VATICAN CITY (RNS) — In an online statement, conservative Catholic Cardinal Raymond Burke said that access to Mass and the sacraments must not be denied even as the world faces the coronavirus pandemic.
“In considering what is needed to live, we must not forget that our first consideration is our relationship with God,” Burke wrote in a letter published on his website Saturday (March 21).
“That is why it is essential for us, at all times and above all in times of crisis, to have access to our churches and chapels, to the Sacraments, and to public devotions and prayers.”
The U.S. cardinal has been a staunch critic of Pope Francis’ pontificate and was among the four cardinals who authored the “Dubia,” a document challenging the Holy Father about his cautious opening to allowing Communion for divorced and remarried couples in the 2016 apostolic exhortation “Amoris Laetitia.”
Burke resides in Italy, which has experienced the deadliest outbreak of the coronavirus, surpassing China. Almost 5,000 people have died in Italy and over 50,000 have been infected. On Saturday, 793 people died as a result of the virus, a trend that shows no signs of slowing, especially in the northern part of the country that was struck the hardest.
The Italian bishops conference initially banned all Masses and religious gatherings throughout the country in order to adhere to the safety measures enacted by the government.
The vicar of Rome, Cardinal Angelo De Donatis, later allowed priests and pastors to act according to conscience while maintaining the 3 to 6 feet of distancing.
Burke noted that just as people are able to continue going to pharmacies and supermarkets, the faithful “must be able to pray in our churches and chapels, receive the Sacraments, and engage in acts of public prayer and devotion, so that we know God’s closeness to us and remain close to Him, fittingly calling upon His help.”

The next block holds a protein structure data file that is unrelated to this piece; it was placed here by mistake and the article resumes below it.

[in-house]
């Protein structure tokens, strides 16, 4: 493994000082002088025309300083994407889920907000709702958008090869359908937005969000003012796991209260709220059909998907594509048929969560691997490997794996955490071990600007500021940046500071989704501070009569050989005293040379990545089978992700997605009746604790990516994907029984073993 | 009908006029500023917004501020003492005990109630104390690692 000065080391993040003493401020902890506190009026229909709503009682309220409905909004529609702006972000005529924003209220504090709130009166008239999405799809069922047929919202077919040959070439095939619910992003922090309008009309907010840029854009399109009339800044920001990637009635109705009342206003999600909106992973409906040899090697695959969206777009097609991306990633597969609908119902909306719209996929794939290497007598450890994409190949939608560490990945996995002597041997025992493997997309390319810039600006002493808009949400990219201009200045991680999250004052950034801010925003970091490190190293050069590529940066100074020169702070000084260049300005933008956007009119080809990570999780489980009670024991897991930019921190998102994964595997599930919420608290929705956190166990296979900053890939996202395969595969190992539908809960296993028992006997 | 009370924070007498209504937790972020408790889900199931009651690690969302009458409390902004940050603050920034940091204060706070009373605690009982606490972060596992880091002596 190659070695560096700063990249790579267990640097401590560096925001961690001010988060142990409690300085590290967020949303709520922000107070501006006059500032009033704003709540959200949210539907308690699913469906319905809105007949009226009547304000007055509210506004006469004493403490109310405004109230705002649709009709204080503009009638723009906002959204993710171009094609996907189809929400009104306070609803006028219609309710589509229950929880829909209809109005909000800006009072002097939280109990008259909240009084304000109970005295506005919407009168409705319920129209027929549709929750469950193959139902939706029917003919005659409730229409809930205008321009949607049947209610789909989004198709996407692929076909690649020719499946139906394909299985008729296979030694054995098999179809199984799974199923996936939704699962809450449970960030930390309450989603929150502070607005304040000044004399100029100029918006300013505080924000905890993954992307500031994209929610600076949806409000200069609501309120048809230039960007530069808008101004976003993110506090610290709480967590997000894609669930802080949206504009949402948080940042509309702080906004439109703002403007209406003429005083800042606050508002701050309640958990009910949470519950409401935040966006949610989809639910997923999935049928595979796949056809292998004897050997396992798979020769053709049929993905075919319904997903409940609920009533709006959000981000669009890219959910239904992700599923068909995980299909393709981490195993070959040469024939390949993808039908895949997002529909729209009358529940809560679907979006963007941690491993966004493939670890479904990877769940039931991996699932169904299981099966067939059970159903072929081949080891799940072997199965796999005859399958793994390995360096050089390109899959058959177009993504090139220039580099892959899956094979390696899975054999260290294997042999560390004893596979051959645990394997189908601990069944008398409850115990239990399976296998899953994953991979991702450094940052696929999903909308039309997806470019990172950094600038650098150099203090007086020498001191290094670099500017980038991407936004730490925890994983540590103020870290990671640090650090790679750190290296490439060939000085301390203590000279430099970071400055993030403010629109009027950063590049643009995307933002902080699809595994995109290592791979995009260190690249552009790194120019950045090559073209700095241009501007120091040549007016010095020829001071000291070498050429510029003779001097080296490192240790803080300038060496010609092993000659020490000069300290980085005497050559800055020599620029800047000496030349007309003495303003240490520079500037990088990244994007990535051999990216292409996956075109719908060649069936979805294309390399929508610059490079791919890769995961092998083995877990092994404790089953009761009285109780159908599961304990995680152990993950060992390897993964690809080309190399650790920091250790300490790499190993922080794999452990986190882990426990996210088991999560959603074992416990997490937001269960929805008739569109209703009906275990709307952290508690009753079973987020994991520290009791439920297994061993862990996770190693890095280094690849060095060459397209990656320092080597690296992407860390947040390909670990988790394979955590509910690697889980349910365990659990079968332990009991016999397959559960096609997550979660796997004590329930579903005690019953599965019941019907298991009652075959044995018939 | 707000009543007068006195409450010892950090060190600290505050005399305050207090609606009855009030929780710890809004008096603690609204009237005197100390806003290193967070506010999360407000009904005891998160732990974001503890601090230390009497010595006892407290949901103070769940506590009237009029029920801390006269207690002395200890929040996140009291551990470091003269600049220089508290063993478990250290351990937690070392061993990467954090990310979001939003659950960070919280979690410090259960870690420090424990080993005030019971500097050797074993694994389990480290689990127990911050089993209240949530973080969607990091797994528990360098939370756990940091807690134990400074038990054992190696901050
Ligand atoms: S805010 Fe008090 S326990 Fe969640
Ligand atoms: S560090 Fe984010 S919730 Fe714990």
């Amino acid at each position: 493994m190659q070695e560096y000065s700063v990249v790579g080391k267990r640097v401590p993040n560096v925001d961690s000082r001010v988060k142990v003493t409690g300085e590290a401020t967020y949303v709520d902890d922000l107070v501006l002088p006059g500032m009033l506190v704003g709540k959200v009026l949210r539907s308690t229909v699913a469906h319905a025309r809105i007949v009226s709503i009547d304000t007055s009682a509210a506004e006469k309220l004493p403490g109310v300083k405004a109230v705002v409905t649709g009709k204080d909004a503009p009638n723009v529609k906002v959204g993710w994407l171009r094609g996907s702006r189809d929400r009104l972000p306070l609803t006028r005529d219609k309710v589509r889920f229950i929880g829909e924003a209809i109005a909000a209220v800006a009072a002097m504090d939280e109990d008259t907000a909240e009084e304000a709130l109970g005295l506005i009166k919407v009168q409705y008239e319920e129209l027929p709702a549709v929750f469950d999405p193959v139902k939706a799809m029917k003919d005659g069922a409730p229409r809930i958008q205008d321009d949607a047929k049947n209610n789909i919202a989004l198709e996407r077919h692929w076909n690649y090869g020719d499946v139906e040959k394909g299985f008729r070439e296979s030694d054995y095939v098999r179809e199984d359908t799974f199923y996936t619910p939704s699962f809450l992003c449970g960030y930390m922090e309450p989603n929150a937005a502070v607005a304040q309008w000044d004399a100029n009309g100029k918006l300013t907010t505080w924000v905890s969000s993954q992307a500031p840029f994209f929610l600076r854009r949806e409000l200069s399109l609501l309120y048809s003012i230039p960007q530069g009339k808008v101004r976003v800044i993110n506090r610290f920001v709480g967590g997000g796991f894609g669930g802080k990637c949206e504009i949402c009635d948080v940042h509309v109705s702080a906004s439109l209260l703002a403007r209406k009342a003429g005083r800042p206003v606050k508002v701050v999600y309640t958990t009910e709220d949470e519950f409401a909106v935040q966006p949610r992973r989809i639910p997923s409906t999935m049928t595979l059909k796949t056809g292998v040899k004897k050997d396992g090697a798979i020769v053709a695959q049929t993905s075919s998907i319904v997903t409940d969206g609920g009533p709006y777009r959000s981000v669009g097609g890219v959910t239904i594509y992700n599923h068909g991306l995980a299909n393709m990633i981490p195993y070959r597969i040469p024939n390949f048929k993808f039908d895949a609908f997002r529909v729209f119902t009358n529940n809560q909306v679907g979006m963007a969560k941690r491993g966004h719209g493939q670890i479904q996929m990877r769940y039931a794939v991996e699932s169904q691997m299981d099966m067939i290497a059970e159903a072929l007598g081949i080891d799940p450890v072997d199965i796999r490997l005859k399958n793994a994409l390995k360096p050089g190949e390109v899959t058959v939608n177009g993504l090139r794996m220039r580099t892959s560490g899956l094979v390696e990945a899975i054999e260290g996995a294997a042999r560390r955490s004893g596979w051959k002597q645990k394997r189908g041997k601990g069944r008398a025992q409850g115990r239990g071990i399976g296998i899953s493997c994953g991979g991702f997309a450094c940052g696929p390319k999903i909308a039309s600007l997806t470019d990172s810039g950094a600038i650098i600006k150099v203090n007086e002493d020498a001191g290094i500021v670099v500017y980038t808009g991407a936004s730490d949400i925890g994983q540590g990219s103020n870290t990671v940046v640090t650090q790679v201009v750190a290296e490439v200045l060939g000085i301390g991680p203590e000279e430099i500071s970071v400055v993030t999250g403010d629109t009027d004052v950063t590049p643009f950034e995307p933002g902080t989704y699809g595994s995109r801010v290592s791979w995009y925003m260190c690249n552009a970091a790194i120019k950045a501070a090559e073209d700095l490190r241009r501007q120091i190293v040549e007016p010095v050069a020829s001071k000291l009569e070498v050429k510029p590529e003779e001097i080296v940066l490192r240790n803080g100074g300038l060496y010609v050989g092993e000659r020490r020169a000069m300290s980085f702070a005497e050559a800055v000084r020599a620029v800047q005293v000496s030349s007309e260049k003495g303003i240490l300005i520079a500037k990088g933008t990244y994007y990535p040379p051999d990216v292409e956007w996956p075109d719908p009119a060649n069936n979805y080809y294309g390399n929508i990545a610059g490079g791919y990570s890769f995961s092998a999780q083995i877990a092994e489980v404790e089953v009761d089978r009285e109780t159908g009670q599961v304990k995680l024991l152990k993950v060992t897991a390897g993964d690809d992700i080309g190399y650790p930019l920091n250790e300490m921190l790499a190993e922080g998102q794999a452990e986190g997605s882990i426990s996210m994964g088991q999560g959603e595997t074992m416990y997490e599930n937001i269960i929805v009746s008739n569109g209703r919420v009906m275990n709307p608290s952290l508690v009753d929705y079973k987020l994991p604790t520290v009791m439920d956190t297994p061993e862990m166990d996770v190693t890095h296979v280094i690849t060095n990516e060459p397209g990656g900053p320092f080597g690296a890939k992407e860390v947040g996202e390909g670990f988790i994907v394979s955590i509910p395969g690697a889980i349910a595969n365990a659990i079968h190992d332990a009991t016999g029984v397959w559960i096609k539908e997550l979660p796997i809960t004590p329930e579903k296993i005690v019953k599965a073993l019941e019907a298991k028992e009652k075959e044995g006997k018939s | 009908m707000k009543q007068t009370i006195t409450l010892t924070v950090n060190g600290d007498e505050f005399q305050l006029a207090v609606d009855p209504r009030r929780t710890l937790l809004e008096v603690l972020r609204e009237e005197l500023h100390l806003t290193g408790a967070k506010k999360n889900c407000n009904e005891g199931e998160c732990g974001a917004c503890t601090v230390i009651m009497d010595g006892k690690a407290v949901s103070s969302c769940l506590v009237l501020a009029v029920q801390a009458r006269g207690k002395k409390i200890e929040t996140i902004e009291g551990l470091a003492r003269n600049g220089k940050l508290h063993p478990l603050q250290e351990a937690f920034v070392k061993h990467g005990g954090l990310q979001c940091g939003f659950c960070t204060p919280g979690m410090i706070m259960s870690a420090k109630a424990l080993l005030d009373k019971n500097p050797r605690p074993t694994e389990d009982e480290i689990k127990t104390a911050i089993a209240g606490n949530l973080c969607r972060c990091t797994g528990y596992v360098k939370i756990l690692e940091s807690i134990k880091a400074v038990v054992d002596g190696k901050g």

Many priests throughout the country have looked for alternative ways to practice the Catholic faith and maintain a community with their flock, especially through the use of social media and livestreaming. Others have instead put themselves on the front lines by administering the sacraments to the sick and dying or attending to the needs of their local hospitals.
“There is no question that great evils like pestilence are an effect of original sin and of our actual sins. God, in His justice, must repair the disorder which sin introduces into our lives and into our world,” Burke wrote.
The cardinal criticized pop culture for being distant from God, offering examples such as abortion, euthanasia and “the pervasive attack upon the integrity of human sexuality.”
“With ever greater concern, we witness the devastating effect on individuals and families of the so-called ‘gender theory,’” he wrote.
Burke called priests to continue celebrating Mass, keeping the necessary distance between the faithful. He explained that the confessional and the church itself could, in his opinion, easily be sanitized by clergy or willing members of the Catholic community.
“We cannot simply accept the determinations of secular governments, which would treat the worship of God in the same manner as going to a restaurant or to an athletic contest,” he wrote.
“We bishops and priests need to explain publicly the necessity of Catholics to pray and worship in their churches and chapels, and to go in procession through the streets and ways, asking God’s blessing upon His people who suffer so intensely.”